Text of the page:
Ricotta is rich in calcium, phosphorus, vitamins A and B12, riboflavin and zinc. But this creamy cheese is also high in saturated fat, with about 31 percent of the DV per serving. The 2020-2025 Dietary Guidelines for Americans recommend limiting saturated fat intake to less than 10 percent of your daily calories.
8. Yogurt: 649 mg, 74% RDI
Like other dairy products on this list, yogurt is also one of the top sources of tyrosine. A 1-cup serving of low-fat yogurt provides 74 percent of the RDI for tyrosine.
Yogurt contains probiotics that are great for your gut, digestion, weight and overall health, according to a December 2018 review in Nutrition Reviews. Try these high-protein savory yogurt recipes for a breakfast or lunch twist.
9. Lentils: 477 mg, 55% RDI
Lentils are one of the best vegan foods high in protein, and 1 cup of cooked lentils provides 55 percent of the RDI for tyrosine and 17.9 grams of protein.
Not only are lentils a great plant-based protein option, but they are also high in fiber (with 56 percent of the DV per serving) and many nutrients, including iron, phosphorus, zinc, copper and manganese. Eating legumes like lentils regularly is linked to helping manage or reduce the risk of type 2 diabetes, heart disease and high blood pressure, according to an October 2015 study in Clinical Diabetes.
Try these cozy vegetarian lentil recipes.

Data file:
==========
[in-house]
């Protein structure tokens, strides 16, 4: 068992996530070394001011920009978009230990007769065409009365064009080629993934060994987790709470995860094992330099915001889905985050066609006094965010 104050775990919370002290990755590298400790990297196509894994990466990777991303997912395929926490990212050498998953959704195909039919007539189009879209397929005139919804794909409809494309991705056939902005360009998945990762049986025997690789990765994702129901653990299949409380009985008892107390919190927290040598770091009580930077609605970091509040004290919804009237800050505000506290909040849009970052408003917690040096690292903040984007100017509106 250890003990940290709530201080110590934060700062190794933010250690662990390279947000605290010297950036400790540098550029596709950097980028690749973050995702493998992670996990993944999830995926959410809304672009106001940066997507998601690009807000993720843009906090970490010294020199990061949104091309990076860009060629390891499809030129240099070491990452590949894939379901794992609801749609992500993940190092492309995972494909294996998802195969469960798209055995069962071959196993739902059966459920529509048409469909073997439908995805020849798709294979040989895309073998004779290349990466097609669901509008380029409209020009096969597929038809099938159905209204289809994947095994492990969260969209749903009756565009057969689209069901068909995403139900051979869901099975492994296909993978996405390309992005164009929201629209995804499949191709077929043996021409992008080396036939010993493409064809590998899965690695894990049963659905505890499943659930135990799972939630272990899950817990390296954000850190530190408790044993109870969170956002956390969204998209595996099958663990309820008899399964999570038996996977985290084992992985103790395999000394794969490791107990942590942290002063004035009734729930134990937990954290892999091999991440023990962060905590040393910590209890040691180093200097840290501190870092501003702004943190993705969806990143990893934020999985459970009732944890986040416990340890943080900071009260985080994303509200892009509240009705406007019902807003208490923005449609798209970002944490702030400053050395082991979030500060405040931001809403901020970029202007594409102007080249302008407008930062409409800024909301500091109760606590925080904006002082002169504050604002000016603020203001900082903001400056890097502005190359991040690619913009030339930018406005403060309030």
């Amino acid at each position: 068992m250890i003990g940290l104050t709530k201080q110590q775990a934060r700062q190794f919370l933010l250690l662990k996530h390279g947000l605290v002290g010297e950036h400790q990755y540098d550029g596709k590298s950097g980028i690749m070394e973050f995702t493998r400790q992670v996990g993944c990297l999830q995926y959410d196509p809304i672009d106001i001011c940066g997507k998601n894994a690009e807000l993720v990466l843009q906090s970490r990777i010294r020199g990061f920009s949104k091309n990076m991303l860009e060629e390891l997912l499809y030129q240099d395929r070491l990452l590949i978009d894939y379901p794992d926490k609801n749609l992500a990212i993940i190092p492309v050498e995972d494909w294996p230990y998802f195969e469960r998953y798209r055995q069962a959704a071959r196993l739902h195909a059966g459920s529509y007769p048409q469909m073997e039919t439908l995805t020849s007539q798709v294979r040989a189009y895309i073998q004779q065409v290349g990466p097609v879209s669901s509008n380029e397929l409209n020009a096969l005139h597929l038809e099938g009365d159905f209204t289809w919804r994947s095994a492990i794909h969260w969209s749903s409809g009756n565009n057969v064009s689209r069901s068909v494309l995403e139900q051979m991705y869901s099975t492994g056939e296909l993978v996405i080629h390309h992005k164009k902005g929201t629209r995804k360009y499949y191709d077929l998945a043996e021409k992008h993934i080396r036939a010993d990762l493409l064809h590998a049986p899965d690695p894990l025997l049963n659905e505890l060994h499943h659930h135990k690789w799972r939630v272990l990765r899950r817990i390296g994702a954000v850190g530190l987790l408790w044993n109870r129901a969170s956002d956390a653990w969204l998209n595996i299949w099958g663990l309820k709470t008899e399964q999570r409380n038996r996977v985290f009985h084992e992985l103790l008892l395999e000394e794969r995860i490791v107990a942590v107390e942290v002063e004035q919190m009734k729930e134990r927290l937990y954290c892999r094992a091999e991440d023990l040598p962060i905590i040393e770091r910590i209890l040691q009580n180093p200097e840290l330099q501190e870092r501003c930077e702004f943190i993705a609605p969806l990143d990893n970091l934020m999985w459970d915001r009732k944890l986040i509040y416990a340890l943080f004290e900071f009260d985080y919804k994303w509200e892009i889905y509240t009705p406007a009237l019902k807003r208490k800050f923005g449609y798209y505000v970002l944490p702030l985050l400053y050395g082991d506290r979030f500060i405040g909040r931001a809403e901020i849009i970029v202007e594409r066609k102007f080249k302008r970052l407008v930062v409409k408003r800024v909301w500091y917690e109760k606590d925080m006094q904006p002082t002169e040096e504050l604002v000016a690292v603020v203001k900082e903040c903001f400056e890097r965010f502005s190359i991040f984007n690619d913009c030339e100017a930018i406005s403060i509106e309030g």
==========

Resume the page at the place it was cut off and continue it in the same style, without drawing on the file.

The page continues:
10. Black Beans: 430 mg, 49% RDI
Black beans are incredibly affordable, versatile and rich in nutrients. Like other legumes, they're high in plant-based protein and fiber, providing 53 percent of the DV for fiber and 15.2 grams of protein per 1 cup of cooked beans.
Black beans are an excellent source of tyrosine with 49 percent of the RDI per serving. They're also rich in magnesium, copper, iron, potassium and B vitamins such as thiamin and folate. Turn a can of black beans into something delicious with these easy bean recipes.
11. Pumpkin Seeds: 306 mg, 35% RDI
Thanks to their small size, pumpkin seeds, also known as pepitas, are wonderfully snackable. They're quite satiating thanks to their fiber, protein and healthy, unsaturated fat content. A 1-ounce handful of roasted pumpkin and squash seeds packs 35 percent of the RDI for tyrosine. Try these pumpkin seed recipes to transform the tiny seeds into something special.
12. Wild Rice: 277 mg, 32% RDI
Wild rice has a nutty flavor and is usually mixed with other types of rice. It's higher in fiber and protein (including the amino acid tyrosine) than white and brown rice. One cooked cup of wild rice has 32 percent of the RDI for tyrosine.